How Can I Stop Stress Related Acid Reflux? For Good
Does stress is the cause of your chronic acid reflux and frequent heartburn symptoms?
Studies suggest that stress can aggravate symptoms of acid reflux. In a study, patients with acid reflux were given a psychological stress test. Those who scored high on stress levels in the test were more likely to experience symptoms of acid reflux, than those who scored low on the test.
Acid reflux, also called gastroesophageal reflux disorder (GERD), is a condition that happens when gastric acid contents from your stomach flows back up into your food pipe or esophagus. It causes heartburn, chest pain, and regurgitation.
Acid reflux is common and generally not serious. However, GERD can be a chronic (long-term) condition.
GERD occurs when the lower esophageal sphincter (LES), which is a ring of muscle between the esophagus and stomach, does not close properly. The LES is supposed to open to let acidic food contents into the stomach and close to keep food in the stomach. When the LES does not work properly, gastric acid can flow back up into the esophagus. This flowing back is called "reflux.
✅ GERD Symptoms
Much acid reflux is a painful and uncomfortable situation.
There are many different symptoms of gastroesophageal reflux. It can be hard to know if you have acid reflux, because it is a common condition.
Here are 8 signs that you may have acid reflux:
📍Heartburn is one of the most common symptom of acid reflux triggers. Heartburn triggers are a burning sensation in your chest that can extend to your neck and throat. It usually happens after you eat or drink.
📍Acid regurgitation is when stomach acid comes back up into your throat. You may taste sourness or bitterness in the back of your throat due to high acid.
📍 Dyspepsia is a general term for discomfort or pain in your upper abdomen. You can also experience bloating, and belching.
📍Indigestion after eating or you have trouble swallowing or feel like food is stuck in your throat.
📍A sour taste in your mouth or notice that your breath smells different.
📍Coughing or wheezing regularly, especially at night.
📍Trouble sleeping because of discomfort or pain in your chest or throat.
📍You experience nausea, vomiting, or stomach pain.
✅ Causes of GERD
According to gastroenterology, symptoms of gastro-oesophageal reflux disease and acid reflux is caused by a variety of factors.
📍The most common cause of acid reflux is a weakened or relaxed lower esophageal sphincter (LES).
📍Medical conditions, such as hiatal hernia and gastroesophageal reflux disease (GERD), can also cause acid reflux.
📍Certain counter medications, such as antacids, proton pump inhibitors, and H2 blockers, can also contribute to persistent acid reflux disease.
📍Eating large meals or eating too quickly. When you eat a large meal, your stomach expands and puts pressure on your lower esophageal sphincter (LES). It causes the LES to relax and allow stomach acid to escape into your esophagus, leading to heartburn. Eating too quickly can also trigger acid reflux symptoms, because it gives your stomach less time to digest food properly.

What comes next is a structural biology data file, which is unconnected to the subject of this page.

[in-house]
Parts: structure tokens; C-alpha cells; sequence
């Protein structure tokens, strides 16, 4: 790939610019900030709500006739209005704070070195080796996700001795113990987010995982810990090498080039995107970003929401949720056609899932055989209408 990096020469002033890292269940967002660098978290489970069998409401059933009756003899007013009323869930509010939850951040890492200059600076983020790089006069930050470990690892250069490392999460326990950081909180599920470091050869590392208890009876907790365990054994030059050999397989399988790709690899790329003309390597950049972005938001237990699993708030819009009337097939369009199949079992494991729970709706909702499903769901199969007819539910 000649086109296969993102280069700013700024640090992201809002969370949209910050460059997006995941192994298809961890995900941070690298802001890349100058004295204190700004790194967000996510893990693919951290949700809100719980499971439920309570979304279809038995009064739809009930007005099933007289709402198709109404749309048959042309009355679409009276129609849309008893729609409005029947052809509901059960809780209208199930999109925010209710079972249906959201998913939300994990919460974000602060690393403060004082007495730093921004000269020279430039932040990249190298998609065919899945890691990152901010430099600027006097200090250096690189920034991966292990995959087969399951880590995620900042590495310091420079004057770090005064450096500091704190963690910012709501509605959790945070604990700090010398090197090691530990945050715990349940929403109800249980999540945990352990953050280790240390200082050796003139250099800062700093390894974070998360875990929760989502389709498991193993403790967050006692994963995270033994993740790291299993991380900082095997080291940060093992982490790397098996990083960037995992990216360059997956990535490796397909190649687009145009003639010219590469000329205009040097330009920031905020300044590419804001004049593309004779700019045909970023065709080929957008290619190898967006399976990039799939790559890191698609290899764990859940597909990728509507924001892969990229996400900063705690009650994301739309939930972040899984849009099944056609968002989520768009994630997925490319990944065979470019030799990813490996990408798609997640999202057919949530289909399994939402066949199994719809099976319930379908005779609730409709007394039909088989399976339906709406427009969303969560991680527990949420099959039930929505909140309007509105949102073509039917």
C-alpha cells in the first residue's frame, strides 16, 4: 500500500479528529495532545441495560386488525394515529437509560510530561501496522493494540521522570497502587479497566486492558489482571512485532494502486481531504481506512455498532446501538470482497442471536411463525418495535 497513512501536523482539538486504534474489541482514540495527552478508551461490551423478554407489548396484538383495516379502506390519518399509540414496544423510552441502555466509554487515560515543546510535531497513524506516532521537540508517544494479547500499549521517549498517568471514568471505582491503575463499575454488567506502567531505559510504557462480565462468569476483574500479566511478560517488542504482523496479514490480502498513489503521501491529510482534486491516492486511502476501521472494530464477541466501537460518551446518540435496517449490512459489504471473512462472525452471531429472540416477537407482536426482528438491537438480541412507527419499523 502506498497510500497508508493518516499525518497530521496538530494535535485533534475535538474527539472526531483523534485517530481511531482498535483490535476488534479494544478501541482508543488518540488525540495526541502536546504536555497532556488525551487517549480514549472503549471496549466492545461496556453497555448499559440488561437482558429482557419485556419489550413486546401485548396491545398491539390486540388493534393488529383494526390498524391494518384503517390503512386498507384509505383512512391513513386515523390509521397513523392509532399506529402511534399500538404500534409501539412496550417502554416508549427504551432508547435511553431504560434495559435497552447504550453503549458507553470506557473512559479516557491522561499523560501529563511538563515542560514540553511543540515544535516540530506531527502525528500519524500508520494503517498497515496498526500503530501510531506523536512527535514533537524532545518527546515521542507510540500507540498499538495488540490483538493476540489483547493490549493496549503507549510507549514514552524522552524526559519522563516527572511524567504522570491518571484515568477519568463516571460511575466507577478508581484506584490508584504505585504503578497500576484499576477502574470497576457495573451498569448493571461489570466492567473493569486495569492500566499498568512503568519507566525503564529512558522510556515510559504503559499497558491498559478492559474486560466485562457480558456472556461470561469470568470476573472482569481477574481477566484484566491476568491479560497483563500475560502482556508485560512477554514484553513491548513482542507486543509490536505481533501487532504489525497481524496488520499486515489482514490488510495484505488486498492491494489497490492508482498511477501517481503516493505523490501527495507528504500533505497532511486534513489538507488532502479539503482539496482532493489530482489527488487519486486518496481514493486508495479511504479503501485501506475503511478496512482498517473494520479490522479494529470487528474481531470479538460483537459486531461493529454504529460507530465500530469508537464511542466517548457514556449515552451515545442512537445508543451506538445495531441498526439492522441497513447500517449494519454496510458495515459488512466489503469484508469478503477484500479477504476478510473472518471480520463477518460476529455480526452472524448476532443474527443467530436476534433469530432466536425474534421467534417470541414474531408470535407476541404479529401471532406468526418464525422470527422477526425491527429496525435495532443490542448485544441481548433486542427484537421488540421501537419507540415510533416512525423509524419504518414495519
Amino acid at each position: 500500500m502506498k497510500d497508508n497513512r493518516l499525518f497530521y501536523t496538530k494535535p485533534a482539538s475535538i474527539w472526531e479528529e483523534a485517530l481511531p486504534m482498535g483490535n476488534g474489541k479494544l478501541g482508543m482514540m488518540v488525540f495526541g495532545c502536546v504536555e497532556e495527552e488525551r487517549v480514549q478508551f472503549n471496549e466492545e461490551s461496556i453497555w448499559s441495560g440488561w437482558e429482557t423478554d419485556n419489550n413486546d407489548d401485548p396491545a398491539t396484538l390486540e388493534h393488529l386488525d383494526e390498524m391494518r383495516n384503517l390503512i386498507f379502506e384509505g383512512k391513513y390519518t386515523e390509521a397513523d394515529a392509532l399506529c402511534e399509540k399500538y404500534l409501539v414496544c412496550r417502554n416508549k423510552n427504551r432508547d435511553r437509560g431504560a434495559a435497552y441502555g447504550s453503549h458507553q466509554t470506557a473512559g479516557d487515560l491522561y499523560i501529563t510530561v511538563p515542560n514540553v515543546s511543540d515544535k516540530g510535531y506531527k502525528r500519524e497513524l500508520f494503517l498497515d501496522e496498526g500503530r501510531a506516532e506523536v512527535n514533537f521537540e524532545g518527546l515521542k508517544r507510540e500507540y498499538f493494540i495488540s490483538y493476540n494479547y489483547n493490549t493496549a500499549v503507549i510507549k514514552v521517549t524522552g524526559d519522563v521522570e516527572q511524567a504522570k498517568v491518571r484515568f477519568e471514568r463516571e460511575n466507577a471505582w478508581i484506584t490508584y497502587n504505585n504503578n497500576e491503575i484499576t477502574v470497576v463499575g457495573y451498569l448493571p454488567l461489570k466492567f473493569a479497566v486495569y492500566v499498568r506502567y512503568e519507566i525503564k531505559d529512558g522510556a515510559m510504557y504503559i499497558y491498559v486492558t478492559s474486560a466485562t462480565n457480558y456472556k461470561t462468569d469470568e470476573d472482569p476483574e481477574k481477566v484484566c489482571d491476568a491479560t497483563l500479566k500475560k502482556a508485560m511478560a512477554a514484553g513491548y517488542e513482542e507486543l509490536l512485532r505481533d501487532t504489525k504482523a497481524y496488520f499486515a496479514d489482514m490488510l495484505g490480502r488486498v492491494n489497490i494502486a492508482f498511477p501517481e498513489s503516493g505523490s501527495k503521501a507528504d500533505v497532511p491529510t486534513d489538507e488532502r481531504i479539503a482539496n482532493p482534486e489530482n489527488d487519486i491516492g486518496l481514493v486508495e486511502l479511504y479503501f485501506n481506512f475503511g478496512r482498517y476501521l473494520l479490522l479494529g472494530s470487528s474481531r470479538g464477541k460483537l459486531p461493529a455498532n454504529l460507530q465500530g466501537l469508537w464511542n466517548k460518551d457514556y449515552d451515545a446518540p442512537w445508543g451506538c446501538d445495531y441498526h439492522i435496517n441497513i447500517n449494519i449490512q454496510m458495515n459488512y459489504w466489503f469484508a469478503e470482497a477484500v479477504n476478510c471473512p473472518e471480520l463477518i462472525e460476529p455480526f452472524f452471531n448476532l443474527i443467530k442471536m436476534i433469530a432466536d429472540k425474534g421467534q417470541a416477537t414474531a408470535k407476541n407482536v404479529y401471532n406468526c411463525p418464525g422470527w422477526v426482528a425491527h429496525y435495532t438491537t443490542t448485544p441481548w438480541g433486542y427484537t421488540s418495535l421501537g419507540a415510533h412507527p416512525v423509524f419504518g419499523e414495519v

📍Obesity and excess weight gain can put extra pressure on your stomach and LES, which can lead to acid reflux symptoms.
📍Pregnancy. The growing fetus puts extra pressure on the stomach, which can cause acid to back up into the esophagus.
📍Chronic stress and stressful situation can cause the muscles in your esophagus to tighten, which can lead to production of stomach acid.
📍Anxiety can also cause the muscles in your esophagus to tighten, which escalate acid reflux.
📍Certain foods can trigger acid reflux, such as spicy foods, fatty foods, and citrus fruits. Consuming certain foods or beverages that trigger heartburn.
📍Smoking cigarettes can irritate the lining of your stomach, which is the major risk of acid reflux.
✅ How Stress Can Lead to Acid Reflux?
The relationship between stress and and digestive health is that when we are stressed, our body goes into "fight or flight" mode. It means that our body is preparing to either fight the perceived threat or run away from it. This response is meant to protect you, but it can also lead to some unwanted side effects, like increase in gastric acid and acid reflux occurs.
Acid reflux happens when the contents of our stomach come back up into our esophagus, occurs when the lower esophageal sphincter (LES) relaxes and opens up. The LES is a muscle that helps keep stomach contents down in your stomach where they belong. When this muscle relaxes, it allows food and acid to come back up into your esophagus, which can lead to heartburn and indigestion.